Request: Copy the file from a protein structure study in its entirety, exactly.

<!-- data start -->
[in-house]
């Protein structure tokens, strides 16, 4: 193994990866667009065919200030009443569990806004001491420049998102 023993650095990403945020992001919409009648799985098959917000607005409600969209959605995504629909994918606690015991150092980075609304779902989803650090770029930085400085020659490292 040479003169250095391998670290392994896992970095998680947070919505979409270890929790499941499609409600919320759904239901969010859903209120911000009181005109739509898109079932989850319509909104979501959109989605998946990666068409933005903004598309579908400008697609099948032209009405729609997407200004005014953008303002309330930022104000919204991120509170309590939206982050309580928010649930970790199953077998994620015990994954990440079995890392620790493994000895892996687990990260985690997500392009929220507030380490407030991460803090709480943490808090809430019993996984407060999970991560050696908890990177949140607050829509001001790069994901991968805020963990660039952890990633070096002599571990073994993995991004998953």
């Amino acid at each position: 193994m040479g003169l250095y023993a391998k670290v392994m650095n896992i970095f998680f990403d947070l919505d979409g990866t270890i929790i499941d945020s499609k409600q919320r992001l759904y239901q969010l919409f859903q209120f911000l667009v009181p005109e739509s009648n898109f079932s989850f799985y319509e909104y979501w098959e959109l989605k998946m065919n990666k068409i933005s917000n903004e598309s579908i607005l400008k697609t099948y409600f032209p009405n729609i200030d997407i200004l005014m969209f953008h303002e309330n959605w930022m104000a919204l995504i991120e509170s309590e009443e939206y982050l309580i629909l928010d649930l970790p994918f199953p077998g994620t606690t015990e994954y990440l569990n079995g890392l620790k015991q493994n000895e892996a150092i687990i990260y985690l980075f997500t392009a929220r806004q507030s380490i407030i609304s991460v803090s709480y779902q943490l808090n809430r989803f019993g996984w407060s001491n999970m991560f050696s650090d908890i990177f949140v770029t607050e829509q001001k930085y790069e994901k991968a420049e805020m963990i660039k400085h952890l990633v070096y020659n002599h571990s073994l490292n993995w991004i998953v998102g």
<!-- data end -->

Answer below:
[in-house]
């Protein structure tokens, strides 16, 4: 193994990866667009065919200030009443569990806004001491420049998102 023993650095990403945020992001919409009648799985098959917000607005409600969209959605995504629909994918606690015991150092980075609304779902989803650090770029930085400085020659490292 040479003169250095391998670290392994896992970095998680947070919505979409270890929790499941499609409600919320759904239901969010859903209120911000009181005109739509898109079932989850319509909104979501959109989605998946990666068409933005903004598309579908400008697609099948032209009405729609997407200004005014953008303002309330930022104000919204991120509170309590939206982050309580928010649930970790199953077998994620015990994954990440079995890392620790493994000895892996687990990260985690997500392009929220507030380490407030991460803090709480943490808090809430019993996984407060999970991560050696908890990177949140607050829509001001790069994901991968805020963990660039952890990633070096002599571990073994993995991004998953």
């Amino acid at each position: 193994m040479g003169l250095y023993a391998k670290v392994m650095n896992i970095f998680f990403d947070l919505d979409g990866t270890i929790i499941d945020s499609k409600q919320r992001l759904y239901q969010l919409f859903q209120f911000l667009v009181p005109e739509s009648n898109f079932s989850f799985y319509e909104y979501w098959e959109l989605k998946m065919n990666k068409i933005s917000n903004e598309s579908i607005l400008k697609t099948y409600f032209p009405n729609i200030d997407i200004l005014m969209f953008h303002e309330n959605w930022m104000a919204l995504i991120e509170s309590e009443e939206y982050l309580i629909l928010d649930l970790p994918f199953p077998g994620t606690t015990e994954y990440l569990n079995g890392l620790k015991q493994n000895e892996a150092i687990i990260y985690l980075f997500t392009a929220r806004q507030s380490i407030i609304s991460v803090s709480y779902q943490l808090n809430r989803f019993g996984w407060s001491n999970m991560f050696s650090d908890i990177f949140v770029t607050e829509q001001k930085y790069e994901k991968a420049e805020m963990i660039k400085h952890l990633v070096y020659n002599h571990s073994l490292n993995w991004i998953v998102g």